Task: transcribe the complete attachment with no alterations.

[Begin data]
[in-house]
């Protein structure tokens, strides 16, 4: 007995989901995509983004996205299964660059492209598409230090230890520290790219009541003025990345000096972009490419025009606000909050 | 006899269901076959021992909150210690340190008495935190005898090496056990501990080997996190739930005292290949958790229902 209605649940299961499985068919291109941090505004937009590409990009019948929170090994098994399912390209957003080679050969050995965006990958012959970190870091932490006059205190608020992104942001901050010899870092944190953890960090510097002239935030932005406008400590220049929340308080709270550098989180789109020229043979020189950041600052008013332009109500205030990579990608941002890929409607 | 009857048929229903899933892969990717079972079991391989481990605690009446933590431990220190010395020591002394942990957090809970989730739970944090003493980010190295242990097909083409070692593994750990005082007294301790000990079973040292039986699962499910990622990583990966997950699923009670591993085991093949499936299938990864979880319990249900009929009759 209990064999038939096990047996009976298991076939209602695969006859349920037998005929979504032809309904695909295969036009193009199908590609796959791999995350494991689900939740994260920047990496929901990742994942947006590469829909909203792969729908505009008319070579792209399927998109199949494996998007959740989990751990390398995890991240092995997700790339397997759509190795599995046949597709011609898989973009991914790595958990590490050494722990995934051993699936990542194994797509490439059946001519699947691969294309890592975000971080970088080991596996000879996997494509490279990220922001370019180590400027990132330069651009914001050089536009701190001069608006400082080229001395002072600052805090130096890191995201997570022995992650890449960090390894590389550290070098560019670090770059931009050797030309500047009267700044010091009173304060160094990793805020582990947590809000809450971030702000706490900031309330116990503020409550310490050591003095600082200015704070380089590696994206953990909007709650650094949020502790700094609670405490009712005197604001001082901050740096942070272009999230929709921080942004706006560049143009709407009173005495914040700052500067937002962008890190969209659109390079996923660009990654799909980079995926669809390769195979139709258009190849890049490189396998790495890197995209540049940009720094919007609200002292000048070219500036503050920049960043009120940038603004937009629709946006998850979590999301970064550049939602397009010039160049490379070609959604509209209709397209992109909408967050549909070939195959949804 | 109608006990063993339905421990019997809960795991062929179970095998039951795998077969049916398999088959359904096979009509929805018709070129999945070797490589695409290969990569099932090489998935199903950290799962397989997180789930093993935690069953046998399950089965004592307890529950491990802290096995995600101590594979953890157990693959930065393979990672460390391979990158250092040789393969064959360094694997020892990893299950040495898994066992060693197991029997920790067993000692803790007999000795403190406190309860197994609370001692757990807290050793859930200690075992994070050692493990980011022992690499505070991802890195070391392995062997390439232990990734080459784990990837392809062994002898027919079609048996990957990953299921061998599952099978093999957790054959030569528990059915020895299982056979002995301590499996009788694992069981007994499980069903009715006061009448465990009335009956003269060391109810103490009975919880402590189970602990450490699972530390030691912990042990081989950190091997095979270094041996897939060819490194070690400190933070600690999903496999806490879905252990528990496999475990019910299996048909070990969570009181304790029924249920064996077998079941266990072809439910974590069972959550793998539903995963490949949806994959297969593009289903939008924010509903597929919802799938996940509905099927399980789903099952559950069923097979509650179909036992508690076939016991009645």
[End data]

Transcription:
[in-house]
């Protein structure tokens, strides 16, 4: 007995989901995509983004996205299964660059492209598409230090230890520290790219009541003025990345000096972009490419025009606000909050 | 006899269901076959021992909150210690340190008495935190005898090496056990501990080997996190739930005292290949958790229902 209605649940299961499985068919291109941090505004937009590409990009019948929170090994098994399912390209957003080679050969050995965006990958012959970190870091932490006059205190608020992104942001901050010899870092944190953890960090510097002239935030932005406008400590220049929340308080709270550098989180789109020229043979020189950041600052008013332009109500205030990579990608941002890929409607 | 009857048929229903899933892969990717079972079991391989481990605690009446933590431990220190010395020591002394942990957090809970989730739970944090003493980010190295242990097909083409070692593994750990005082007294301790000990079973040292039986699962499910990622990583990966997950699923009670591993085991093949499936299938990864979880319990249900009929009759 209990064999038939096990047996009976298991076939209602695969006859349920037998005929979504032809309904695909295969036009193009199908590609796959791999995350494991689900939740994260920047990496929901990742994942947006590469829909909203792969729908505009008319070579792209399927998109199949494996998007959740989990751990390398995890991240092995997700790339397997759509190795599995046949597709011609898989973009991914790595958990590490050494722990995934051993699936990542194994797509490439059946001519699947691969294309890592975000971080970088080991596996000879996997494509490279990220922001370019180590400027990132330069651009914001050089536009701190001069608006400082080229001395002072600052805090130096890191995201997570022995992650890449960090390894590389550290070098560019670090770059931009050797030309500047009267700044010091009173304060160094990793805020582990947590809000809450971030702000706490900031309330116990503020409550310490050591003095600082200015704070380089590696994206953990909007709650650094949020502790700094609670405490009712005197604001001082901050740096942070272009999230929709921080942004706006560049143009709407009173005495914040700052500067937002962008890190969209659109390079996923660009990654799909980079995926669809390769195979139709258009190849890049490189396998790495890197995209540049940009720094919007609200002292000048070219500036503050920049960043009120940038603004937009629709946006998850979590999301970064550049939602397009010039160049490379070609959604509209209709397209992109909408967050549909070939195959949804 | 109608006990063993339905421990019997809960795991062929179970095998039951795998077969049916398999088959359904096979009509929805018709070129999945070797490589695409290969990569099932090489998935199903950290799962397989997180789930093993935690069953046998399950089965004592307890529950491990802290096995995600101590594979953890157990693959930065393979990672460390391979990158250092040789393969064959360094694997020892990893299950040495898994066992060693197991029997920790067993000692803790007999000795403190406190309860197994609370001692757990807290050793859930200690075992994070050692493990980011022992690499505070991802890195070391392995062997390439232990990734080459784990990837392809062994002898027919079609048996990957990953299921061998599952099978093999957790054959030569528990059915020895299982056979002995301590499996009788694992069981007994499980069903009715006061009448465990009335009956003269060391109810103490009975919880402590189970602990450490699972530390030691912990042990081989950190091997095979270094041996897939060819490194070690400190933070600690999903496999806490879905252990528990496999475990019910299996048909070990969570009181304790029924249920064996077998079941266990072809439910974590069972959550793998539903995963490949949806994959297969593009289903939008924010509903597929919802799938996940509905099927399980789903099952559950069923097979509650179909036992508690076939016991009645």